I page Maggie, the V.V.F. coordinator, tell her I’m sorry to pull her out of bed when she is on night shift, but that our very special woman is waiting at the bottom of the gangway. She and I are equally overwhelmed that they are here in Lome, and that they somehow bypassed two points of port security.

The medical history begins, and this time in earnest. Have you ever been pregnant? Yes. How many times? Once. What happened? They cut my tummy to get the baby out. (She draws a line from her naval down.) Was it a doctor who cut you? Yes. How long were you in labor? One day.

So she was not mutilated–Praise the Lord! But then, just as quickly as I have hope, it evaporates. She has had a c-section. She only labored for one day. She was cared for at a hospital, by a real doctor.

But she has traveled far to be here–nine hours, in fact–so we will hold onto an iota of hope and continue the questions. Do you leak urine constantly? Yes. Is the bed wet when you wake up in the morning? Yes. How long have you been leaking? Eight years. How long were you in labor? One day. Did the baby die? Yes.

One day, and then a c-section. With each detail, the hope for fistula surgery fades.

And then, unprompted and for whatever reason, Pierre adds another bit of information. A bit that the woman told him before I arrived, something that has not seemed worth mentioning, but Pierre figures might be of slight interest: “She was also in labor for five days before she went to the hospital.”

With tears in my eyes and a huge smile, I turn to Maggie–FIVE DAYS!!! That’s the golden ticket!! Her fistula did result from obstructed labor!

Never have my spirits soared so high to hear such terrible news!

*****

The evening ends joyously. Lauren and I bring out plates of tuna and sausages and french fries from the dining room, and we all sit quietly on the dock and watch the sky fade from cobalt to indigo. The woman sits on the ground and props her plate on her knees. A sea breeze rolls in, replacing the day’s sweltering humidity. Serenity.

A Mercy Ships car arrives to bring the woman and the man to our hospitality center. They can stay the night there before their long journey home. Maggie gives her a plastic bedsheet and four adult diapers: two for tomorrow, and two for next month. She has an appointment to return to the ship, when the V.V.F. surgeon will be here to examine all the women.

The night glows in a brilliant array of stars. The car door closes, and I wave goodbye to my beautiful Jesus.

We will call her Kpely. Please join me in praying for Kpely. Pray for her journey to Togo in May. Pray that her fistula is operable. Pray that she has the chance to once again feel human.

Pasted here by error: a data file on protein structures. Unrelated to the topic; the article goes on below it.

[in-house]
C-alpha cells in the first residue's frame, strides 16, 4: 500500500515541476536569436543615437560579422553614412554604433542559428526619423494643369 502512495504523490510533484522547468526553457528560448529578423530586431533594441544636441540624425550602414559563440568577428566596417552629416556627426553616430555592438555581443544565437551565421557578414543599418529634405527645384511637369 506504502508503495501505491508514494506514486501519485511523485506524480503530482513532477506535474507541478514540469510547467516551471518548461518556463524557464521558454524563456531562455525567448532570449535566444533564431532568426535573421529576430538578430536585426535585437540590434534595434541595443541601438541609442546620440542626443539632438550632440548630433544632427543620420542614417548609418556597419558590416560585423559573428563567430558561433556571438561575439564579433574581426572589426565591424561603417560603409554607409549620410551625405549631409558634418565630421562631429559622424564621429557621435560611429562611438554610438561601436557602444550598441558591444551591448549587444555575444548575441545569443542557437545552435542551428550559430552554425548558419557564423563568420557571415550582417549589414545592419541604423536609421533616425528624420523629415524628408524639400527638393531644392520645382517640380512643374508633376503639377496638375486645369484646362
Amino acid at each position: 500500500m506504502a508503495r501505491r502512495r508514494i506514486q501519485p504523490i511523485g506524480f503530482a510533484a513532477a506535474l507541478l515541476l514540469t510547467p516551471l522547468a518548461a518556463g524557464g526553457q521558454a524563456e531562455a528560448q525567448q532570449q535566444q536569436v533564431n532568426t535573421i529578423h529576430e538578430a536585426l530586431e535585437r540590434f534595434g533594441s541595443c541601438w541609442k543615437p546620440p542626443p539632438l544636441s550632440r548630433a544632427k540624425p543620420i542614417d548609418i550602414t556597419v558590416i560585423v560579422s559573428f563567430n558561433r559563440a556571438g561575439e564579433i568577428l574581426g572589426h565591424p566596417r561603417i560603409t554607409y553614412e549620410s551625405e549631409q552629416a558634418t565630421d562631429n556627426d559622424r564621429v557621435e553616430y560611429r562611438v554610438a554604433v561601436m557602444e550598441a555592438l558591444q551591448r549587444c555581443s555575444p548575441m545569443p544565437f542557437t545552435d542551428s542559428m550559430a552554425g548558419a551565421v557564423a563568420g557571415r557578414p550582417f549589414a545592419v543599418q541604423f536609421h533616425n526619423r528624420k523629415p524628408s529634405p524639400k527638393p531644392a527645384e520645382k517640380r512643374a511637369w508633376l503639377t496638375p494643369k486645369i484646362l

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9 Responses to “Kpely”

  1. paul rutherford said

    wow. Alana. That is moving. Thank you for sharing Kpely’s story with me. Even if you were ambivalent about blogging her story, I’m so glad you did. Thanks, Alana.

  2. Jon said

    Remember that Christ wasn’t just operating through this woman to open your heart. He flowed through you too, as He continues to do each day. Every connection is a precious gift, and I am so proud that you saw this one through to fulfillment.

    I don’t think I’ve ever been more glad to be your friend than I am at this moment. You rock, Alana.

  3. Patti said

    Wow- Thank you for sharing this. You have moved me beyond words. Patti

  4. Martha said

    I found your blog for the first time this morning and am moved beyond words. Thanks for sharing your experiences.

    blessings to you,
    Martha

  5. Whistler said

    I read the beginning, & now I want to hear it in person…along with MANY more stories 🙂
    early happy birthday S Alana!

  6. Linda Barstow said

    Alana,
    Your Mom has told me of your blog beccause you and i share an interest in Africa. I find your expression of your experiences beautiful and your faith inspiring. Please drop by our house when you get home…
    Linda

  7. Shanthi jayakumar said

    Alana,
    Of all the posts that I have read so far,this one tops all for poignancy. I was crying inside as I read the story and then felt jubilation as the story offered some hope for the woman. What a miracle.
    You deserve the BIGGEST HUG right now.
    Cheers!
    -Shanthi.

  8. Dan said

    Kpely is one of the many reasons God picked you and the rest of the Mercy Ship volunteers to be in Togo. Thank you for serving the world’s most needy and often forgotten poor.
    God bless you.
    Dan

  9. liz cantu said

    wow. thank you for sharing this story.